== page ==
construct perpendicular to dip
= true dip
constructed at any other
direction = apparent dip

Engineering properties of
faulted or folded rock
shear strength
loose materials
compressive materials
permeable materials

hydrology of fault zones


water in fault zones common due to
fractured rock
fault zone may be either an aquifer or an
aquiclude
crushed to gravel
crushed to clay

hydrology of fault zones


water in fault zones common due to
fractured rock
fault zone may be either an aquifer or an
aquiclude
crushed to gravel
crushed to clay

Problems due to water in


fault zones
leakage of waste water under a landfill
leakage of water under a dam
sudden collapse and inflow of water into a
tunnel
hydrothermal alteration of rocks to clay
minerals along faults variable physical,
mechanical and hydrological properties
soluble rocks - cavities

Activity of faults?
Risk for further movement
active fault has moved in the last 100 000 to
35 000 years
dormant fault no recorded movement in
recent history

Indicators of fault
movement

fault scarps
stream displacement
sag ponds lineaments
vegetation displacement

Risk potential depends upon:


1. duration of the quake
2. intensity of the quake
3. recurrence of the quake

Potential triggers

stess > stength


water in a reservoir added weight and
lubrication
storage of fluids in old mines
blasting
surface excavation
ground water mined from aquifers
extraction of oil and gas from aquifers

Case studies
Auburn Dam wide slender arch dam on the
American River, upstream of Sacramento,
California
Fig. 9.31
pre investigations

detailed mapping
8 km trenches
2 km exploratory tunnels
30 km borings

Auburn Dam
geology

metamorphic competent amphybolite


metasediments
included vertical weak zones and lenses of chlorite schist,
talc schist and talcose serpentinites up to 30 m wide,
aligned with foliation
series of sub parallel mineralized reverse faults with strike
transverse to the dam axis dipping 40 to 55 degrees into
the abutment
two of the longest faults are tangential to the dam, close or
under the dm on the left abutment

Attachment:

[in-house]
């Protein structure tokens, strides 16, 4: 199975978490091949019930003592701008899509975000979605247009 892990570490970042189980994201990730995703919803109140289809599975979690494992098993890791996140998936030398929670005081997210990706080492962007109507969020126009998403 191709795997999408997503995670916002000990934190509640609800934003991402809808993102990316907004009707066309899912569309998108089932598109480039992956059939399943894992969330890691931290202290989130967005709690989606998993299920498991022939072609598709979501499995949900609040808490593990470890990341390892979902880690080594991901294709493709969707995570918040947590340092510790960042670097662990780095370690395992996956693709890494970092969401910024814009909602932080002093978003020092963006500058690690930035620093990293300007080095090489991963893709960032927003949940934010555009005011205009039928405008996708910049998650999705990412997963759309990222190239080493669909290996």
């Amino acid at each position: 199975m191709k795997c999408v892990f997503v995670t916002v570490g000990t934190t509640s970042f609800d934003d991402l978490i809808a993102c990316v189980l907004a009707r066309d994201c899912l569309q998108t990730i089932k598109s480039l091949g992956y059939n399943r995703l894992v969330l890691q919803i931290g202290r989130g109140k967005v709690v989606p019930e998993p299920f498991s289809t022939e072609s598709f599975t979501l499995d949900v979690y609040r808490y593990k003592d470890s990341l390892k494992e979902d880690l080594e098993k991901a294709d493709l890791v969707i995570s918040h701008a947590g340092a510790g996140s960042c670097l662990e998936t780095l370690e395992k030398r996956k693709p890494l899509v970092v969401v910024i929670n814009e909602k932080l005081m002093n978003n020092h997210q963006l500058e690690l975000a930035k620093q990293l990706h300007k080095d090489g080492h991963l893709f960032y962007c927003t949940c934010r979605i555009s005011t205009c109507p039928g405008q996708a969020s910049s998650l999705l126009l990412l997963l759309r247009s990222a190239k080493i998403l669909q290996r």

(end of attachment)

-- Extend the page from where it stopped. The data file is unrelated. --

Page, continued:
no active faults in the area
the area was supposed to be low seismicity

Auburn Dam
foundation construction
earthquake occurred 5.7
regional fault study
reassessment
32 km trenches
more borings
surface excavations

aim to establish the time relationship of


the faults

Auburn Dam
Concluded that the faults wee formed in
another tectonic setting than the present
(compressional rather that extensional
stress field)
A review of the dam will it withstand
vibrations from a 6.5 magnitude quake on a
fault < 8 km from the dam??
Off set design recommended to withstand 25
mm to 900 mm
NO DAM built due to discussions on safety!

Baldwin Hill reservoir failed


1963
1 principle embankment, 47 m
high, and 5 smaller
embankments
excavated hollow in between at
the top of a mountain range

Baldwin Hill reservoir failed


1963
geology

friable deposits of the Pliocene Pico Formation, massive beds


of clayey, sandy siltstone
Pleistocene Ingewood Formation. interbedded layers of sand,
silt, and clay, with some thin linestone beds; some of the
sand and silt beds are unconsolidated and erodable
Both formations contain calcareous and limonitic concretions
bedding dips slightly 5 to 7 degrees, striking roughly parallel
to the Inglewood fault
major active fault, Inglewood, passes just 150 m west of the
reservoir
the fault is a right lateral strike slip with a vertical
component
fault acts as a subsurface dam for a major oil field in the
hills

Baldwin
Excavation phase

7 minor faults wee mapped


mostly normal faults
3 to 100 mm silty gouge
largest fault had a total displacement of
more than 8 m

Baldwin
Design
rock foundation lined with

asphalt and
gravel drain layer
covered with compacted clay
covered with asphalt

Baldwin
Construction phase 1947-51
fault 1 caused problems
slide initiated revealing that the fault
passed beneath the inlet/outlet tower
the tower was relocated 48 ft

Baldwin
after completion

liner cracked along the trace of the fault


emptied in 1957
cracks repaired
cracks were also observed in the surrounding area
of the reservoir
the cracks dipped steeply
trend NS parallel to the faults
some exhibited small sinkholes indicative of
extensional strain
offset dip slip

Baldwin
nearby oil fields oil was being extracted
resulted in subsidence due to collapse of the aquifer
subsidence of 2.7 m between 1917 and 1962

Baldwin
Failure 1971
emptied completely in 4 hours
seepage along the fault had enlarged to a
pipe
then to a tunnel and
then the collapse of the roof
a canyon eroded completely through the
all of the reservoir

Baldwin
Failure 1971
Why??
cracks in the floor extended across the entire
reservoir along the trace of the fault
50 mm displacement
open voids along the fault
movement along the fault had fractured the lining
rupture of the asphalt membrane
water eroded cavities into the foundation rock